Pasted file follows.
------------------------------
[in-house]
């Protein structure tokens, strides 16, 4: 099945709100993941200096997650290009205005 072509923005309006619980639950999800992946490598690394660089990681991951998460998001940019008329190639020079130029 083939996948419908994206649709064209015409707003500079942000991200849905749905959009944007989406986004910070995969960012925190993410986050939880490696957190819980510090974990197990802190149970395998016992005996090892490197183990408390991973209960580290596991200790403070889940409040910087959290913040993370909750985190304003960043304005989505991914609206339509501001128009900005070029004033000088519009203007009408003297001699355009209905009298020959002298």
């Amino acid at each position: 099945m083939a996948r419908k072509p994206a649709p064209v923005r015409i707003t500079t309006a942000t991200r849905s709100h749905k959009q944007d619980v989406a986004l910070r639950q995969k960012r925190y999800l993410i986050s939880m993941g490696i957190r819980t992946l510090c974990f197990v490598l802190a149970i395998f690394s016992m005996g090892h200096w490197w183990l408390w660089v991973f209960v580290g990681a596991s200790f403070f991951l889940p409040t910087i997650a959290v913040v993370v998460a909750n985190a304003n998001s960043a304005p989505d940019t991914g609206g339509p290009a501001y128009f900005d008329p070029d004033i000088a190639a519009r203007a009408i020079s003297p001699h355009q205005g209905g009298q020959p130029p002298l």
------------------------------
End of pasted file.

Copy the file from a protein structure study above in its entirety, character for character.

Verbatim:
[in-house]
């Protein structure tokens, strides 16, 4: 099945709100993941200096997650290009205005 072509923005309006619980639950999800992946490598690394660089990681991951998460998001940019008329190639020079130029 083939996948419908994206649709064209015409707003500079942000991200849905749905959009944007989406986004910070995969960012925190993410986050939880490696957190819980510090974990197990802190149970395998016992005996090892490197183990408390991973209960580290596991200790403070889940409040910087959290913040993370909750985190304003960043304005989505991914609206339509501001128009900005070029004033000088519009203007009408003297001699355009209905009298020959002298």
């Amino acid at each position: 099945m083939a996948r419908k072509p994206a649709p064209v923005r015409i707003t500079t309006a942000t991200r849905s709100h749905k959009q944007d619980v989406a986004l910070r639950q995969k960012r925190y999800l993410i986050s939880m993941g490696i957190r819980t992946l510090c974990f197990v490598l802190a149970i395998f690394s016992m005996g090892h200096w490197w183990l408390w660089v991973f209960v580290g990681a596991s200790f403070f991951l889940p409040t910087i997650a959290v913040v993370v998460a909750n985190a304003n998001s960043a304005p989505d940019t991914g609206g339509p290009a501001y128009f900005d008329p070029d004033i000088a190639a519009r203007a009408i020079s003297p001699h355009q205005g209905g009298q020959p130029p002298l």